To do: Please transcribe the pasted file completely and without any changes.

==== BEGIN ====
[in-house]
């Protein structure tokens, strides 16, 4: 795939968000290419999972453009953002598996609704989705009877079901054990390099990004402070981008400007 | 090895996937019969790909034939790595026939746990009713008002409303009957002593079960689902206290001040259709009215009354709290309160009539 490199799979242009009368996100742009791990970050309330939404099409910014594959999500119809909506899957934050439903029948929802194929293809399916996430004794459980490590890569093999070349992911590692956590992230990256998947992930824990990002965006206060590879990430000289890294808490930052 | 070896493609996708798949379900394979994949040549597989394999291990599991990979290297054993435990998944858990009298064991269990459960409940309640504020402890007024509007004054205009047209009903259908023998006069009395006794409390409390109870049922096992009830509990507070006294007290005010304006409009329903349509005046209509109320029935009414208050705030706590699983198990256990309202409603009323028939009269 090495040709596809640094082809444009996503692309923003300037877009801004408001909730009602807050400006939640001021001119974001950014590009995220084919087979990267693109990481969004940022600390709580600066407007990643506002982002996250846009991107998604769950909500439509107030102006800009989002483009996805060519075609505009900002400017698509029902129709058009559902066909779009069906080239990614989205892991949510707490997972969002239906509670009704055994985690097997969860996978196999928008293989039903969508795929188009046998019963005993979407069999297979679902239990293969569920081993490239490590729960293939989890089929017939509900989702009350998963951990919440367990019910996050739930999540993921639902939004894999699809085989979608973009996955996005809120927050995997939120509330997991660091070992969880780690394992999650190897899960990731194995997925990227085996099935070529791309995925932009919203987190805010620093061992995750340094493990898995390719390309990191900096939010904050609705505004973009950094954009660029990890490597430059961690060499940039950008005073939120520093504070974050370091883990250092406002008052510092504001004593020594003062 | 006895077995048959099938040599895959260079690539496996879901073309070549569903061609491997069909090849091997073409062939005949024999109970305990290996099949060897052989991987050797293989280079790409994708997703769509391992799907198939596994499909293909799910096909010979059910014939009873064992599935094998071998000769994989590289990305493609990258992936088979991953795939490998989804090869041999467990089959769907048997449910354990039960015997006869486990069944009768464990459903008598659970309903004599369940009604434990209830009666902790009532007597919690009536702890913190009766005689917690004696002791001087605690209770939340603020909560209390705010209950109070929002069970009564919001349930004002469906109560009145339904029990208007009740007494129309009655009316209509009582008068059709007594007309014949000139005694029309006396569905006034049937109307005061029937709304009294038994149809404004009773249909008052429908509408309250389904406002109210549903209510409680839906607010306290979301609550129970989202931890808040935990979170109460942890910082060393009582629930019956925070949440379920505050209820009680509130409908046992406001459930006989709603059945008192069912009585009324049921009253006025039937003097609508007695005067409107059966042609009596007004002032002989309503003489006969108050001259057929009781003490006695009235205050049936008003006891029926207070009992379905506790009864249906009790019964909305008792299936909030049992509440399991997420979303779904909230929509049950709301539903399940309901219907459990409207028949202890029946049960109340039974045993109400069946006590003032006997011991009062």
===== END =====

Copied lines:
[in-house]
């Protein structure tokens, strides 16, 4: 795939968000290419999972453009953002598996609704989705009877079901054990390099990004402070981008400007 | 090895996937019969790909034939790595026939746990009713008002409303009957002593079960689902206290001040259709009215009354709290309160009539 490199799979242009009368996100742009791990970050309330939404099409910014594959999500119809909506899957934050439903029948929802194929293809399916996430004794459980490590890569093999070349992911590692956590992230990256998947992930824990990002965006206060590879990430000289890294808490930052 | 070896493609996708798949379900394979994949040549597989394999291990599991990979290297054993435990998944858990009298064991269990459960409940309640504020402890007024509007004054205009047209009903259908023998006069009395006794409390409390109870049922096992009830509990507070006294007290005010304006409009329903349509005046209509109320029935009414208050705030706590699983198990256990309202409603009323028939009269 090495040709596809640094082809444009996503692309923003300037877009801004408001909730009602807050400006939640001021001119974001950014590009995220084919087979990267693109990481969004940022600390709580600066407007990643506002982002996250846009991107998604769950909500439509107030102006800009989002483009996805060519075609505009900002400017698509029902129709058009559902066909779009069906080239990614989205892991949510707490997972969002239906509670009704055994985690097997969860996978196999928008293989039903969508795929188009046998019963005993979407069999297979679902239990293969569920081993490239490590729960293939989890089929017939509900989702009350998963951990919440367990019910996050739930999540993921639902939004894999699809085989979608973009996955996005809120927050995997939120509330997991660091070992969880780690394992999650190897899960990731194995997925990227085996099935070529791309995925932009919203987190805010620093061992995750340094493990898995390719390309990191900096939010904050609705505004973009950094954009660029990890490597430059961690060499940039950008005073939120520093504070974050370091883990250092406002008052510092504001004593020594003062 | 006895077995048959099938040599895959260079690539496996879901073309070549569903061609491997069909090849091997073409062939005949024999109970305990290996099949060897052989991987050797293989280079790409994708997703769509391992799907198939596994499909293909799910096909010979059910014939009873064992599935094998071998000769994989590289990305493609990258992936088979991953795939490998989804090869041999467990089959769907048997449910354990039960015997006869486990069944009768464990459903008598659970309903004599369940009604434990209830009666902790009532007597919690009536702890913190009766005689917690004696002791001087605690209770939340603020909560209390705010209950109070929002069970009564919001349930004002469906109560009145339904029990208007009740007494129309009655009316209509009582008068059709007594007309014949000139005694029309006396569905006034049937109307005061029937709304009294038994149809404004009773249909008052429908509408309250389904406002109210549903209510409680839906607010306290979301609550129970989202931890808040935990979170109460942890910082060393009582629930019956925070949440379920505050209820009680509130409908046992406001459930006989709603059945008192069912009585009324049921009253006025039937003097609508007695005067409107059966042609009596007004002032002989309503003489006969108050001259057929009781003490006695009235205050049936008003006891029926207070009992379905506790009864249906009790019964909305008792299936909030049992509440399991997420979303779904909230929509049950709301539903399940309901219907459990409207028949202890029946049960109340039974045993109400069946006590003032006997011991009062």